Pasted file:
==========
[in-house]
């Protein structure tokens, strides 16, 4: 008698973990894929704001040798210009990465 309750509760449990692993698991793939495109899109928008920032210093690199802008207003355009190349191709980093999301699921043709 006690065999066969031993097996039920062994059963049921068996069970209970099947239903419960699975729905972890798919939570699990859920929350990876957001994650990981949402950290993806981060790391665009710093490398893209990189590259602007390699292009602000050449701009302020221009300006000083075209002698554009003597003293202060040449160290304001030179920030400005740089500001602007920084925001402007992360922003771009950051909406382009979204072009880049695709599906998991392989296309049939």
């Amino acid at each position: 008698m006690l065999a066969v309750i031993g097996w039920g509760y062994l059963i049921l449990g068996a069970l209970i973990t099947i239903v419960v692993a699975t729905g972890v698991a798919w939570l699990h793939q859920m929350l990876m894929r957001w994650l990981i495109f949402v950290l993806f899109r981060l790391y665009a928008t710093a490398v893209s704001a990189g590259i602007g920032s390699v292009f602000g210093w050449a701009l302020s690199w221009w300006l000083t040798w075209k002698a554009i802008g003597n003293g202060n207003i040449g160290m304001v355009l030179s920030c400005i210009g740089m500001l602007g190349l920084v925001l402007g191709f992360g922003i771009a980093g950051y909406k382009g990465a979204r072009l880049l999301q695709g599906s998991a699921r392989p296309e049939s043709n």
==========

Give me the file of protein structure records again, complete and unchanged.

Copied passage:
[in-house]
């Protein structure tokens, strides 16, 4: 008698973990894929704001040798210009990465 309750509760449990692993698991793939495109899109928008920032210093690199802008207003355009190349191709980093999301699921043709 006690065999066969031993097996039920062994059963049921068996069970209970099947239903419960699975729905972890798919939570699990859920929350990876957001994650990981949402950290993806981060790391665009710093490398893209990189590259602007390699292009602000050449701009302020221009300006000083075209002698554009003597003293202060040449160290304001030179920030400005740089500001602007920084925001402007992360922003771009950051909406382009979204072009880049695709599906998991392989296309049939």
């Amino acid at each position: 008698m006690l065999a066969v309750i031993g097996w039920g509760y062994l059963i049921l449990g068996a069970l209970i973990t099947i239903v419960v692993a699975t729905g972890v698991a798919w939570l699990h793939q859920m929350l990876m894929r957001w994650l990981i495109f949402v950290l993806f899109r981060l790391y665009a928008t710093a490398v893209s704001a990189g590259i602007g920032s390699v292009f602000g210093w050449a701009l302020s690199w221009w300006l000083t040798w075209k002698a554009i802008g003597n003293g202060n207003i040449g160290m304001v355009l030179s920030c400005i210009g740089m500001l602007g190349l920084v925001l402007g191709f992360g922003i771009a980093g950051y909406k382009g990465a979204r072009l880049l999301q695709g599906s998991a699921r392989p296309e049939s043709n």